Teitsch-Kent-Fay Architects, P.C. design philosophy is based on a “Process” which facilitates a partnership between the owner / end users and the design team. This process is a systematic, orderly approach to design.
The purpose is to strip away the trappings of “architectural style” and “architectural movement” and attempt to discover the core “truths” of architectural design. These irrefutable, basic concepts are the basis for all good design. A clarity of parti, a sense of hierarchy, light, and order all combine to create projects of quality, interest, and emotional impact.
Concentrating on the basic notions of Architectural expression could on the surface sound like it would be elementary or limited, however, it is our belief that when one concentrates on the basic notions of human experience and perception from an architectural point of view, one begins to sense the profound strength and power that is a necessary part of good architecture.
The process can be explained and explored through a series of diagrams. These diagrams are “evolutionary” in nature, each diagram building on each of the previous ones, and the whole series interrelated to one another.
1. The process begins by documenting known elements. Most commonly the first step is to identify the boundaries of the site under consideration. Existing structures, site elements and topography are noted.
2. The next step is to document any site-specific features, such as: existing buildings, rights of way, utilities, etc. With each step more information is gathered, and a better understanding of the site is developed.
3. Following the documentation of existing conditions, the next step is to develop a “Program of Space Needs”. This program consists of a list of spaces, with square footage requirements noted for each. This list is developed through a series of interviews with the facility administrators, occupants, and others the owner deems appropriate.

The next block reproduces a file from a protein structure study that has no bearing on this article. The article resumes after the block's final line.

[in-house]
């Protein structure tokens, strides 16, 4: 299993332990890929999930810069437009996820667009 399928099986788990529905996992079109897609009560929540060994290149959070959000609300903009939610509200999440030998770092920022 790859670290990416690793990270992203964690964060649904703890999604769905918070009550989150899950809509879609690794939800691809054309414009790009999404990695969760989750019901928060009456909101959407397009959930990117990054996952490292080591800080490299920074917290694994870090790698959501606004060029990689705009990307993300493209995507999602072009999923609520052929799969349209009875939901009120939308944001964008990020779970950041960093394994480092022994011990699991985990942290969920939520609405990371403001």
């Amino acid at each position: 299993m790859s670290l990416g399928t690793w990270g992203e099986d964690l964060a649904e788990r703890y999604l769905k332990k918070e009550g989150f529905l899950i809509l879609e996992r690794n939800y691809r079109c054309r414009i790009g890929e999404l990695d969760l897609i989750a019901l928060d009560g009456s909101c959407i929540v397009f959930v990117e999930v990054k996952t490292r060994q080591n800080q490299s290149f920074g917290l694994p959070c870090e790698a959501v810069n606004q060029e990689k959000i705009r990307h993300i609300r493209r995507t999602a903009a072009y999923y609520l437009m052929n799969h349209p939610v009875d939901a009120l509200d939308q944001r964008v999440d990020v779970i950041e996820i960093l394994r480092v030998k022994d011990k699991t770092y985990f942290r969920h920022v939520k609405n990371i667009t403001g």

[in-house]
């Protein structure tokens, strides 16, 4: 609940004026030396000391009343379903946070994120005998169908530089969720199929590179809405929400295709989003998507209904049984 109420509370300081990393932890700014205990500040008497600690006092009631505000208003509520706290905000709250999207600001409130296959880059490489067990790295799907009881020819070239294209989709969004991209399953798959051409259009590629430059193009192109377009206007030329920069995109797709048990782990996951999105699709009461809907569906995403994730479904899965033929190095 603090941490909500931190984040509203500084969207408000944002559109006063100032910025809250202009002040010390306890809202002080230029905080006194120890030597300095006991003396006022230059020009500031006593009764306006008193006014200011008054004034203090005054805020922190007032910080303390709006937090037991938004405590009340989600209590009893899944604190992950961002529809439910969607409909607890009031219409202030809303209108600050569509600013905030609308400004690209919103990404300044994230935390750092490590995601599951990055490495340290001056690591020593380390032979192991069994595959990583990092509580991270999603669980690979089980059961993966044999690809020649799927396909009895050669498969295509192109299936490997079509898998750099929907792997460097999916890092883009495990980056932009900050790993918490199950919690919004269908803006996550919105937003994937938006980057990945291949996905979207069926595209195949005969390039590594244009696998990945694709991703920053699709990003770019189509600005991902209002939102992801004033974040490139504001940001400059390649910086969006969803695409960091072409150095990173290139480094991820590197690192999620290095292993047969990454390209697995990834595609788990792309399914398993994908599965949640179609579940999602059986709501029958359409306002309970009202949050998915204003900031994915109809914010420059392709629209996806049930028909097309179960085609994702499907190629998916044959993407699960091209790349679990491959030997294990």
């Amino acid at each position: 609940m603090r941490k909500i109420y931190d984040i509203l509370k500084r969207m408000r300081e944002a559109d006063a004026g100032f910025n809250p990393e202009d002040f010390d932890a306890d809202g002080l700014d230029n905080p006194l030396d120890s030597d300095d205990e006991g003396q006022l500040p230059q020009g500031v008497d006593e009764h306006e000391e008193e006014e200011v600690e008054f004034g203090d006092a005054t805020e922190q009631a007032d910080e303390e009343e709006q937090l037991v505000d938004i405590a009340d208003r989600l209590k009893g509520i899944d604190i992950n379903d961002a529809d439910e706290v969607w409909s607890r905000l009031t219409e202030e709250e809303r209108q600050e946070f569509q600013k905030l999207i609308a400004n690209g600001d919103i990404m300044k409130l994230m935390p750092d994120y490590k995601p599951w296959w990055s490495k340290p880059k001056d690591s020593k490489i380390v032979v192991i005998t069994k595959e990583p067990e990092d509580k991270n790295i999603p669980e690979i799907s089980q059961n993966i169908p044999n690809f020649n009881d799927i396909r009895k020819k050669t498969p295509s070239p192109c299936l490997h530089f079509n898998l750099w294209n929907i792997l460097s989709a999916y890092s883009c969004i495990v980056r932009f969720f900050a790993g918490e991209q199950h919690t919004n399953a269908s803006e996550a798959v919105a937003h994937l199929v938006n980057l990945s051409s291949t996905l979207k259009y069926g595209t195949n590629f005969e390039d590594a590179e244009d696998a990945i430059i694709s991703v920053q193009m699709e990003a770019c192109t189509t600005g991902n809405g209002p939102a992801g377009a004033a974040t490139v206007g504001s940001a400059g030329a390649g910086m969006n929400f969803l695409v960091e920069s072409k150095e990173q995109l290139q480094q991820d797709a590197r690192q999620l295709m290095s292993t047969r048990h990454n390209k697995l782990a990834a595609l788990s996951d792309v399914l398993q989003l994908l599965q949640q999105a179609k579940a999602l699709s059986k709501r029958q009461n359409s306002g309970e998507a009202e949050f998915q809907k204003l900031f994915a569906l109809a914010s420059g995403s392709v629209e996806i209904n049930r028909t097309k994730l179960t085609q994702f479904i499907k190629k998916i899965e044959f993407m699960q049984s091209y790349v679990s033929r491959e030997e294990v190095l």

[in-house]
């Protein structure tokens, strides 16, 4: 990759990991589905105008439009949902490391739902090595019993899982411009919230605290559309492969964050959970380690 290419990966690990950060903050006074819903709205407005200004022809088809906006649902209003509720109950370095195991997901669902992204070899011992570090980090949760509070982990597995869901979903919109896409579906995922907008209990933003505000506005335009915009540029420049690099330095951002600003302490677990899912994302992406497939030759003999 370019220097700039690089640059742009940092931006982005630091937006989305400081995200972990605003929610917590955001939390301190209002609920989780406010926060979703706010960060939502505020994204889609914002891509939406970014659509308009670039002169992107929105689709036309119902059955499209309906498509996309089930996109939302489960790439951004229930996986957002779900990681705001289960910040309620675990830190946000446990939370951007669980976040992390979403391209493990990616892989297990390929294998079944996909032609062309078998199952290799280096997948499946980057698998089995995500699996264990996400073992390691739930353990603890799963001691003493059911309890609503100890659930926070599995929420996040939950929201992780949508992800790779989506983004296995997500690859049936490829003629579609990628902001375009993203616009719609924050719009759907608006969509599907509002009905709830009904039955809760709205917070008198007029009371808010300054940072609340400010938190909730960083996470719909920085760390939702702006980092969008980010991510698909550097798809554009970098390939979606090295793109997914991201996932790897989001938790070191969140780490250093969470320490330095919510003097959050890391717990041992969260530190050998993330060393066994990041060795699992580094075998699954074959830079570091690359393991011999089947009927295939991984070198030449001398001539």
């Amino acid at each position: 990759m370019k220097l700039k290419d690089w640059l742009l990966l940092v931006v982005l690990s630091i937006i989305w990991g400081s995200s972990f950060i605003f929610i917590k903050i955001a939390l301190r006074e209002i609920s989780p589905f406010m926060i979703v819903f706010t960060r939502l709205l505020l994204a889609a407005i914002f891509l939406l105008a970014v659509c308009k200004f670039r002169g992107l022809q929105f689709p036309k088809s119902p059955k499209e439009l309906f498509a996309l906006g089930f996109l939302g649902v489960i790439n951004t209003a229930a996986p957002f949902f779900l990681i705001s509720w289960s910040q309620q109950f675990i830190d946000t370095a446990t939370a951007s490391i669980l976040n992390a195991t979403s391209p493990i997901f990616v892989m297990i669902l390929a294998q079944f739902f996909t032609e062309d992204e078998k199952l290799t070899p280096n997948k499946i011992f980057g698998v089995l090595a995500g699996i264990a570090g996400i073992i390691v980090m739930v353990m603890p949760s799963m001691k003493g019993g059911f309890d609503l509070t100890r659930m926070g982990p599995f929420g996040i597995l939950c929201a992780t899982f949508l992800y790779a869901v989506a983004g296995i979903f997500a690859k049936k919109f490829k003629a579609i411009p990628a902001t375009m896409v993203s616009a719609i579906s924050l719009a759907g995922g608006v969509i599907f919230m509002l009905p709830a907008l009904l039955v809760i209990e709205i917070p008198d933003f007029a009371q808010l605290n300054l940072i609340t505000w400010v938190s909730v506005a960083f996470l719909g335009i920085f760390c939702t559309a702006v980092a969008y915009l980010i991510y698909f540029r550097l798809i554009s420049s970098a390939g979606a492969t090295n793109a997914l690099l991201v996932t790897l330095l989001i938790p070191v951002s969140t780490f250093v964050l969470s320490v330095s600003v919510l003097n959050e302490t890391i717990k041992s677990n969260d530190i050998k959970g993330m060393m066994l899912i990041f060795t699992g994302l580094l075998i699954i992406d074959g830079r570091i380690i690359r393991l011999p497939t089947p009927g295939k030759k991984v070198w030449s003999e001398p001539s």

4. After the program has been identified, the total square footage is calculated. The resulting square footage is laid over the proposed site to confirm that the program can fit on the site.
5. Site specific issues are identified, such as: solar Orientation, favorable Winds and breezes, and views. Additionally, the natures of other elements, such as busy streets, are identified. Each of these issues are noted and acknowledged.
7. During this process, each item that strengthens the design is retained, those that detract are either altered or removed. The process continues until a scheme is developed that provides the best solution, and meets the client’s needs and budget.
6. As the process moves forward, the programmatic spaces are analyzed, significant relationships and adjacencies are accommodated, and the site specific issues noted above are all combined to develop a scheme.